Driving into the mountains of Japan in mid-May and gazing at the still-snow-dappled peaks and verdant mountainsides stretching across the horizon, I was overcome with a sense of how beautiful it is here. Suddenly "Utsukushii Nihon e" ("Toward a beautiful Japan") escaped my lips, prompting my co-pilot to chide, "So you are finally coming around to Abe's point of view?"

"Toward a Beautiful Country" is the title of the book the current prime minister, Shinzo Abe, wrote in 2006 (revised in 2013), so my choice of phrasing was deliberate, juxtaposing ethereal Japan with Abe's dark space. His reactionary vision for the future is caught in a pre-1945 time warp, drawing on the values that prevailed in Imperial Japan that are out of touch with contemporary Japan. There is nothing beautiful or inspiring about his glowering ideological agenda.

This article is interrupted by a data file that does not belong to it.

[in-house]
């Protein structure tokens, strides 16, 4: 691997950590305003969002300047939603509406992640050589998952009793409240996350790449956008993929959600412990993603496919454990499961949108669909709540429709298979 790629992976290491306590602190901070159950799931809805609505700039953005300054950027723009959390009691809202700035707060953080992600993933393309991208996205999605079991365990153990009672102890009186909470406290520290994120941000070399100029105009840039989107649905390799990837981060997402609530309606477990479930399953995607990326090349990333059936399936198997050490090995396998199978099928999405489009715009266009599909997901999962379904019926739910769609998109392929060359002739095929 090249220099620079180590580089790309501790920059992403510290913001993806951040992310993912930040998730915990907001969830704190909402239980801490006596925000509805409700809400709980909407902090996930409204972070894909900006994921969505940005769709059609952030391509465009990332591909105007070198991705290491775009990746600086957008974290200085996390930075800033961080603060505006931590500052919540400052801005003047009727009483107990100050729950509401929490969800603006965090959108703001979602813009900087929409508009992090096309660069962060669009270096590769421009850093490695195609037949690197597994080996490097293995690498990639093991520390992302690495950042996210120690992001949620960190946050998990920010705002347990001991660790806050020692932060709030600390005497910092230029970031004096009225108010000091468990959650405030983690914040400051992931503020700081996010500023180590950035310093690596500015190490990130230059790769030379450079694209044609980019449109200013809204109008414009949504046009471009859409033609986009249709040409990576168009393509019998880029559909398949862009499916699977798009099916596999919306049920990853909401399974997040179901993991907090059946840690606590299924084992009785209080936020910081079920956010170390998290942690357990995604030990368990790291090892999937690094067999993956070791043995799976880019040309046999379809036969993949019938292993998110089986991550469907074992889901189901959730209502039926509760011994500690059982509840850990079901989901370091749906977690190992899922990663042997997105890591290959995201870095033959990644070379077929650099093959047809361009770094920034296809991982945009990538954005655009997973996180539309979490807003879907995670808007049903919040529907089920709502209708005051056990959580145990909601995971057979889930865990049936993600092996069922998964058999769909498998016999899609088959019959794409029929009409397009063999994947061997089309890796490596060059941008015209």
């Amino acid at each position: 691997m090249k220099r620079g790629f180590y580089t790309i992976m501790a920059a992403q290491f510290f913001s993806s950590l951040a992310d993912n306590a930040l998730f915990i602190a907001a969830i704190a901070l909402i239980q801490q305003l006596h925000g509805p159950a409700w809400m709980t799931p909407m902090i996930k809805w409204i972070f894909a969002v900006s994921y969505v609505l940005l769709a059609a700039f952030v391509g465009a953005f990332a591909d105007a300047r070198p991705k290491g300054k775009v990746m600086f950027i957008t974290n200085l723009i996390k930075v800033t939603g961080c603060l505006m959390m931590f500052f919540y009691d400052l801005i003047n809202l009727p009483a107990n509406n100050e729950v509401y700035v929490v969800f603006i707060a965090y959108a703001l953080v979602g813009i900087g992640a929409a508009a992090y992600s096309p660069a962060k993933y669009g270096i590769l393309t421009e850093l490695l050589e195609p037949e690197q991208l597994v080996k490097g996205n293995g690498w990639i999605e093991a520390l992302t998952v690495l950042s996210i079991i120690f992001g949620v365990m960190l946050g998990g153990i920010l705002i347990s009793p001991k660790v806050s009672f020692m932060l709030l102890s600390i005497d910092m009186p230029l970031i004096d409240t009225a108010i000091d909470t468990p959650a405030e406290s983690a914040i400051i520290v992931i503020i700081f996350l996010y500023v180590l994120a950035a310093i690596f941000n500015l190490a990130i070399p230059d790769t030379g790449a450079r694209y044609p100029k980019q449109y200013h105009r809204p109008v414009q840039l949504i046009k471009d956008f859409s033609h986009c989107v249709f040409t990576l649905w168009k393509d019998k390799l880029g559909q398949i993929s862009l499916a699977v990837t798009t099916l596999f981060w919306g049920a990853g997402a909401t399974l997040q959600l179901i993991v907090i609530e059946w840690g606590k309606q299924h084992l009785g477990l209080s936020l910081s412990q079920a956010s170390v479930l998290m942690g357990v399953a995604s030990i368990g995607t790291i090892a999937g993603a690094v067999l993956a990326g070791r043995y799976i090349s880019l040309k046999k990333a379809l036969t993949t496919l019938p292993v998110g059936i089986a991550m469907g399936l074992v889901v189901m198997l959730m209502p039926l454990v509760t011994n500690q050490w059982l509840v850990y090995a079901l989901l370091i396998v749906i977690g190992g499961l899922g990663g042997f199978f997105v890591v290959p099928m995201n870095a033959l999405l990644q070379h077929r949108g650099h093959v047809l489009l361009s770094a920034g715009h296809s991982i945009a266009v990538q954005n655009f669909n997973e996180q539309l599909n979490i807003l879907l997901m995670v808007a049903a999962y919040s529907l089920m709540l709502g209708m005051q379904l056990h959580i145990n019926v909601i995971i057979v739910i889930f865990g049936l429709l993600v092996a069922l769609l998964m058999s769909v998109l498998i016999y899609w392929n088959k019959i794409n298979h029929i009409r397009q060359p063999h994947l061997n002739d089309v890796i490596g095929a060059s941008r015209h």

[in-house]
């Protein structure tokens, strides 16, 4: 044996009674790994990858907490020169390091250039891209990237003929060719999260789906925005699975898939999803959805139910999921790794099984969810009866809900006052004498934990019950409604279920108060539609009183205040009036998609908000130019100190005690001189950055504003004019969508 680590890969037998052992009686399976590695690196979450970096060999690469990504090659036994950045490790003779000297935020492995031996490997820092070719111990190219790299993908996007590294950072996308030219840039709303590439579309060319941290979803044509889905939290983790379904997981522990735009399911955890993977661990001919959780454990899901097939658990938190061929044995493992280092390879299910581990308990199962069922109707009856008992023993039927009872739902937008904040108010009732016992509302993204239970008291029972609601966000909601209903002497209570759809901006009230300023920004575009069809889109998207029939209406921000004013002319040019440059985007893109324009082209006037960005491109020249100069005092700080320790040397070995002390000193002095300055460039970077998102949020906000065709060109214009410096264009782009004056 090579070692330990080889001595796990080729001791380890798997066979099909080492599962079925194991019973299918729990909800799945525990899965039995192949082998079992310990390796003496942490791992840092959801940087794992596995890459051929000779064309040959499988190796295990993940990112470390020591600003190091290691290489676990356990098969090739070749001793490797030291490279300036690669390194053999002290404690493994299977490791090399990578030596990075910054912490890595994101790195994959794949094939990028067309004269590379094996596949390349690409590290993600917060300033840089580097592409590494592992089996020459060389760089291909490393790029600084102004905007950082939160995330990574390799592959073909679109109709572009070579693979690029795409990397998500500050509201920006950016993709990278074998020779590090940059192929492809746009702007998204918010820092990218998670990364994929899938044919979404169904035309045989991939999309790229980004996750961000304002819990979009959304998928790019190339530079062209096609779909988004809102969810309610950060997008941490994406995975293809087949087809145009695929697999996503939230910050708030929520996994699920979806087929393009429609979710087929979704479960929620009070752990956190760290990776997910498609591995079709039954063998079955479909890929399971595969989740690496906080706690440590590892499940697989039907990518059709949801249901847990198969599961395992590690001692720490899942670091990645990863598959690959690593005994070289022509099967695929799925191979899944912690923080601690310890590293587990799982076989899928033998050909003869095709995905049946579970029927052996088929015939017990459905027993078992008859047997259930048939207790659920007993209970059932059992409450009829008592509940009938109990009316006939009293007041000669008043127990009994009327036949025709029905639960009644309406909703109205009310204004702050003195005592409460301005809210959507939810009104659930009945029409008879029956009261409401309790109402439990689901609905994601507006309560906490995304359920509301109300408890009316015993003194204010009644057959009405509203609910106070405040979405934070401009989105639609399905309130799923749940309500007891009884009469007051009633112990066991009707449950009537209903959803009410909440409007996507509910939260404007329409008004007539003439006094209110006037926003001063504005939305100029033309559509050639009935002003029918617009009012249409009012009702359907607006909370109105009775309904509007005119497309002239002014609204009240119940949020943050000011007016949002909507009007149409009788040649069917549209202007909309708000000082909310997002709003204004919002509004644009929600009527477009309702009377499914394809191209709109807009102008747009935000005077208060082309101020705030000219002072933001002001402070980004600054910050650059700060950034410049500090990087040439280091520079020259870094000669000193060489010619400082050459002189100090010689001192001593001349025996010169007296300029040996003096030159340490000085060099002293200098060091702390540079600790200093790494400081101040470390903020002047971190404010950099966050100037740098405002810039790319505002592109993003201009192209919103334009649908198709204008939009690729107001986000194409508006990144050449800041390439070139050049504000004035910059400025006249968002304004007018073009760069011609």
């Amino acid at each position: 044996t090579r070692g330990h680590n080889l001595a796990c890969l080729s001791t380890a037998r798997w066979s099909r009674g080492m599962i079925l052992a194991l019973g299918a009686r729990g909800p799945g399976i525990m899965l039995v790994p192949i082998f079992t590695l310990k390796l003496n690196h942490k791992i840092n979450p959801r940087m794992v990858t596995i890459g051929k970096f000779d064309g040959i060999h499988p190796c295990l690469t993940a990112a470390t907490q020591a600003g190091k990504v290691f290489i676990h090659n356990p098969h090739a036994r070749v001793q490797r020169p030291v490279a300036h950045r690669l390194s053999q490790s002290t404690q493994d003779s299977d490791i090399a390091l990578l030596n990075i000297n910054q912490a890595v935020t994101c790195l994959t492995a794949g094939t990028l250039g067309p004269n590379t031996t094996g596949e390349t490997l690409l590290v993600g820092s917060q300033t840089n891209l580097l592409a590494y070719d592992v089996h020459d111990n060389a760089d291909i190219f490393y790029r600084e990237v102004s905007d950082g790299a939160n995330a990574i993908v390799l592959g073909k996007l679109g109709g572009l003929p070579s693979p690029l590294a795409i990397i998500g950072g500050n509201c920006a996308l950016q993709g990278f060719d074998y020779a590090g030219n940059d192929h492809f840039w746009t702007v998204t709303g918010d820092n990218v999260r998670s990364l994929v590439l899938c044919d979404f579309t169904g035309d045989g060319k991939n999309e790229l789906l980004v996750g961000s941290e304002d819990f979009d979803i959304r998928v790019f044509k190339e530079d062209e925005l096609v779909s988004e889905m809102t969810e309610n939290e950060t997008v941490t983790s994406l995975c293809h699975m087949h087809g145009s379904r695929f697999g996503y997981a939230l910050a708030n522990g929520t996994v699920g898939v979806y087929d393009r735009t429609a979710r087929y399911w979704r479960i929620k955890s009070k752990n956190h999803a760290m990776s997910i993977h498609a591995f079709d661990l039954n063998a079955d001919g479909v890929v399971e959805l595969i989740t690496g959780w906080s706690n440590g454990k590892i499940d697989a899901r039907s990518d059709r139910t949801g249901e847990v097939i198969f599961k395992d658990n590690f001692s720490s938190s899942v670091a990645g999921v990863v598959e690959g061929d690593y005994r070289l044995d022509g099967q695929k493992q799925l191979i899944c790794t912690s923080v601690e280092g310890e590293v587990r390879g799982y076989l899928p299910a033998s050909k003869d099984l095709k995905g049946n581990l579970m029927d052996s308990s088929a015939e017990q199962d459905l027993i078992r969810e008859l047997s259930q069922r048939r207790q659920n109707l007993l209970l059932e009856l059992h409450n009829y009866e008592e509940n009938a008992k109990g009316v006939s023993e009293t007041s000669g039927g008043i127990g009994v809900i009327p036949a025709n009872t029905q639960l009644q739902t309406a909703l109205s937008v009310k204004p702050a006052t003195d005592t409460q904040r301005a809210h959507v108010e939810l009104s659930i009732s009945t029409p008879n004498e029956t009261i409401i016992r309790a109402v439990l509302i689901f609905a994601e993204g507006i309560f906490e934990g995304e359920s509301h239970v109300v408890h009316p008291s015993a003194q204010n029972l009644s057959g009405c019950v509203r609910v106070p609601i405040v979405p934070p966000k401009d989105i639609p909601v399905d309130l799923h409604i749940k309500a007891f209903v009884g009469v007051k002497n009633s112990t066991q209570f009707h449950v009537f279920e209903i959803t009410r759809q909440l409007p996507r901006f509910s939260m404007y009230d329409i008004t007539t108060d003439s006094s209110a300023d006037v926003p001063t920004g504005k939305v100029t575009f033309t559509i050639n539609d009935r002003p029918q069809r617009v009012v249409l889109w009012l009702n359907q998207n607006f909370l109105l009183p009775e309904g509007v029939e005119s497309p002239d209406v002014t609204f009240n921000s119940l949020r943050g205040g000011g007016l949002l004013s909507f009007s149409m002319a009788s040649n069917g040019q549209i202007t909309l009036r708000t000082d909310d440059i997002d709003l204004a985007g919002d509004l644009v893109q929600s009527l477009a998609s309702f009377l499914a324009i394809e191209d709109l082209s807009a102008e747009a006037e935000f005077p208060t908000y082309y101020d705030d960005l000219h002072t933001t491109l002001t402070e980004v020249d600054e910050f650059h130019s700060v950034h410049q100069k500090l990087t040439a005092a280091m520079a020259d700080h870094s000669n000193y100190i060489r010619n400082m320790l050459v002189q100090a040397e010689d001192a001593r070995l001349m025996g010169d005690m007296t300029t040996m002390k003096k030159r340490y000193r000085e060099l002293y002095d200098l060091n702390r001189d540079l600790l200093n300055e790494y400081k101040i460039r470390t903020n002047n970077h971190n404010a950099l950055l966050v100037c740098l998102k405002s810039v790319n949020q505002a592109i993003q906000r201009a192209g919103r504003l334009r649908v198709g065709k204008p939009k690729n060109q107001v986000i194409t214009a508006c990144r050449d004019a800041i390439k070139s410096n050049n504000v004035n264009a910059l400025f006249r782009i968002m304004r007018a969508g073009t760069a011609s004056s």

Like many other Japanese politicians, Abe's seat in the Diet, and political views, are inherited. His father, Shintaro Abe, was foreign minister (1982-87) under one of Japan's most hawkish premiers, Yasuhiro Nakasone, and his grandfather was Prime Minister Nobusuke Kishi (1957-1960). Kishi took the reins of power in a backroom deal in the recently established Liberal Democratic Party following the merger of two conservative parties in 1955 that the CIA helped fund into the 1970s.